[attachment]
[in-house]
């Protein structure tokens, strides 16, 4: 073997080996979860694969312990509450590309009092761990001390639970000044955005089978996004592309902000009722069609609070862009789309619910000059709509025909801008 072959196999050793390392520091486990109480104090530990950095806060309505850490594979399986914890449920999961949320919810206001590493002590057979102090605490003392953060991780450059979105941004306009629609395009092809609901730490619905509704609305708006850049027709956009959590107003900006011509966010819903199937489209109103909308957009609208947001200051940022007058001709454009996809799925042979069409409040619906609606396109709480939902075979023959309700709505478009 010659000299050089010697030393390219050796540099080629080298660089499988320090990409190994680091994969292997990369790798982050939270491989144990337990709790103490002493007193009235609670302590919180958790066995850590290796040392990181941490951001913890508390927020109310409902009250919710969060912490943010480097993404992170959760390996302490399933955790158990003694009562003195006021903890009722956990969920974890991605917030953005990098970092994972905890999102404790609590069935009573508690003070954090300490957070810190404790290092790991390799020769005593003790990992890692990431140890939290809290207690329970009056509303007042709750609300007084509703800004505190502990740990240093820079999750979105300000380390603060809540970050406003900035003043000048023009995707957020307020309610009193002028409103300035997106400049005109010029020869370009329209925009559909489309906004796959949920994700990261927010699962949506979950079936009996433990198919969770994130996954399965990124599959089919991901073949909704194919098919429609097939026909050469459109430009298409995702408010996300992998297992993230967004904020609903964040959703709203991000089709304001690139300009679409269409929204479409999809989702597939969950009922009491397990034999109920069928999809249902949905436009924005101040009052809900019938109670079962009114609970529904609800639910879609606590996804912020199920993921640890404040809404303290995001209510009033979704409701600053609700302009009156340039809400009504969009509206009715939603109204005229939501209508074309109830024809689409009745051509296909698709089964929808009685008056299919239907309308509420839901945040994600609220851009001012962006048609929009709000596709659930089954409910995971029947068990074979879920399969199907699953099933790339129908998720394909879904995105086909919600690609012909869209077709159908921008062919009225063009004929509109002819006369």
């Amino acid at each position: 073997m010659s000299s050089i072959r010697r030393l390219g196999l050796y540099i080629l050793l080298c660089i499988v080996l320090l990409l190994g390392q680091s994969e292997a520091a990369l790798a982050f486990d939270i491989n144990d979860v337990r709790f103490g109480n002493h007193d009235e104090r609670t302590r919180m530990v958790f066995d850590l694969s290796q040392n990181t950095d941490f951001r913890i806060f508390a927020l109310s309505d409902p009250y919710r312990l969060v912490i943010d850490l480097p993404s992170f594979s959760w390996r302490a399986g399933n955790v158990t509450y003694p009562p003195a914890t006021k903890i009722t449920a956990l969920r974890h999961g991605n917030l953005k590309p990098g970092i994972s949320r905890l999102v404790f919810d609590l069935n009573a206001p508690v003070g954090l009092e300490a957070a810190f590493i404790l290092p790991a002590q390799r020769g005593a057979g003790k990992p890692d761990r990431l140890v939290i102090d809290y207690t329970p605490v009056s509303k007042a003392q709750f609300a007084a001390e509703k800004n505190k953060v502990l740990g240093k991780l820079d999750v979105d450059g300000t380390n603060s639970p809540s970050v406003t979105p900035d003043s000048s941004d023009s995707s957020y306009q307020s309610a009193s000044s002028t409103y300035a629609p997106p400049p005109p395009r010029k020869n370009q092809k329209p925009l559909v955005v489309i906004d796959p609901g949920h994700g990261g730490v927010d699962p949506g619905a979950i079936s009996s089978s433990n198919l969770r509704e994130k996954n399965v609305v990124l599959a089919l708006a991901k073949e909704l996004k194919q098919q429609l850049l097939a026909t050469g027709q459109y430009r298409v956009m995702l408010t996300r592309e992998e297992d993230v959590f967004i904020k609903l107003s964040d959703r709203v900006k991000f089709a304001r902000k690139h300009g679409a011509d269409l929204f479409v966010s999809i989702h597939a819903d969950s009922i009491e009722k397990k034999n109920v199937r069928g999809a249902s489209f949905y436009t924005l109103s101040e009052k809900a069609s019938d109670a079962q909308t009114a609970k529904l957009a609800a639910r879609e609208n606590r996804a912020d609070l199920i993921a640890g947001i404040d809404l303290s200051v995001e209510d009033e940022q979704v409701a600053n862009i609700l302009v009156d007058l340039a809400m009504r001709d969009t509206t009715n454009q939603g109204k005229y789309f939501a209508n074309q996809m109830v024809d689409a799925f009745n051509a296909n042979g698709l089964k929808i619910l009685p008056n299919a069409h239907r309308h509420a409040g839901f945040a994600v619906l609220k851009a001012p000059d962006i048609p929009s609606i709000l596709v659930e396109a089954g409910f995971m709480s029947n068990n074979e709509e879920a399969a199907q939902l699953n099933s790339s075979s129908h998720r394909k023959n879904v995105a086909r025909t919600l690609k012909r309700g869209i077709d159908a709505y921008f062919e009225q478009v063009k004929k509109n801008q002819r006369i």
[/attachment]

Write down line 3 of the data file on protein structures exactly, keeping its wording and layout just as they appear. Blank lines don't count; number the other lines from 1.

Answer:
């Amino acid at each position: 073997m010659s000299s050089i072959r010697r030393l390219g196999l050796y540099i080629l050793l080298c660089i499988v080996l320090l990409l190994g390392q680091s994969e292997a520091a990369l790798a982050f486990d939270i491989n144990d979860v337990r709790f103490g109480n002493h007193d009235e104090r609670t302590r919180m530990v958790f066995d850590l694969s290796q040392n990181t950095d941490f951001r913890i806060f508390a927020l109310s309505d409902p009250y919710r312990l969060v912490i943010d850490l480097p993404s992170f594979s959760w390996r302490a399986g399933n955790v158990t509450y003694p009562p003195a914890t006021k903890i009722t449920a956990l969920r974890h999961g991605n917030l953005k590309p990098g970092i994972s949320r905890l999102v404790f919810d609590l069935n009573a206001p508690v003070g954090l009092e300490a957070a810190f590493i404790l290092p790991a002590q390799r020769g005593a057979g003790k990992p890692d761990r990431l140890v939290i102090d809290y207690t329970p605490v009056s509303k007042a003392q709750f609300a007084a001390e509703k800004n505190k953060v502990l740990g240093k991780l820079d999750v979105d450059g300000t380390n603060s639970p809540s970050v406003t979105p900035d003043s000048s941004d023009s995707s957020y306009q307020s309610a009193s000044s002028t409103y300035a629609p997106p400049p005109p395009r010029k020869n370009q092809k329209p925009l559909v955005v489309i906004d796959p609901g949920h994700g990261g730490v927010d699962p949506g619905a979950i079936s009996s089978s433990n198919l969770r509704e994130k996954n399965v609305v990124l599959a089919l708006a991901k073949e909704l996004k194919q098919q429609l850049l097939a026909t050469g027709q459109y430009r298409v956009m995702l408010t996300r592309e992998e297992d993230v959590f967004i904020k609903l107003s964040d959703r709203v900006k991000f089709a304001r902000k690139h300009g679409a011509d269409l929204f479409v966010s999809i989702h597939a819903d969950s009922i009491e009722k397990k034999n109920v199937r069928g999809a249902s489209f949905y436009t924005l109103s101040e009052k809900a069609s019938d109670a079962q909308t009114a609970k529904l957009a609800a639910r879609e609208n606590r996804a912020d609070l199920i993921a640890g947001i404040d809404l303290s200051v995001e209510d009033e940022q979704v409701a600053n862009i609700l302009v009156d007058l340039a809400m009504r001709d969009t509206t009715n454009q939603g109204k005229y789309f939501a209508n074309q996809m109830v024809d689409a799925f009745n051509a296909n042979g698709l089964k929808i619910l009685p008056n299919a069409h239907r309308h509420a409040g839901f945040a994600v619906l609220k851009a001012p000059d962006i048609p929009s609606i709000l596709v659930e396109a089954g409910f995971m709480s029947n068990n074979e709509e879920a399969a199907q939902l699953n099933s790339s075979s129908h998720r394909k023959n879904v995105a086909r025909t919600l690609k012909r309700g869209i077709d159908a709505y921008f062919e009225q478009v063009k004929k509109n801008q002819r006369i």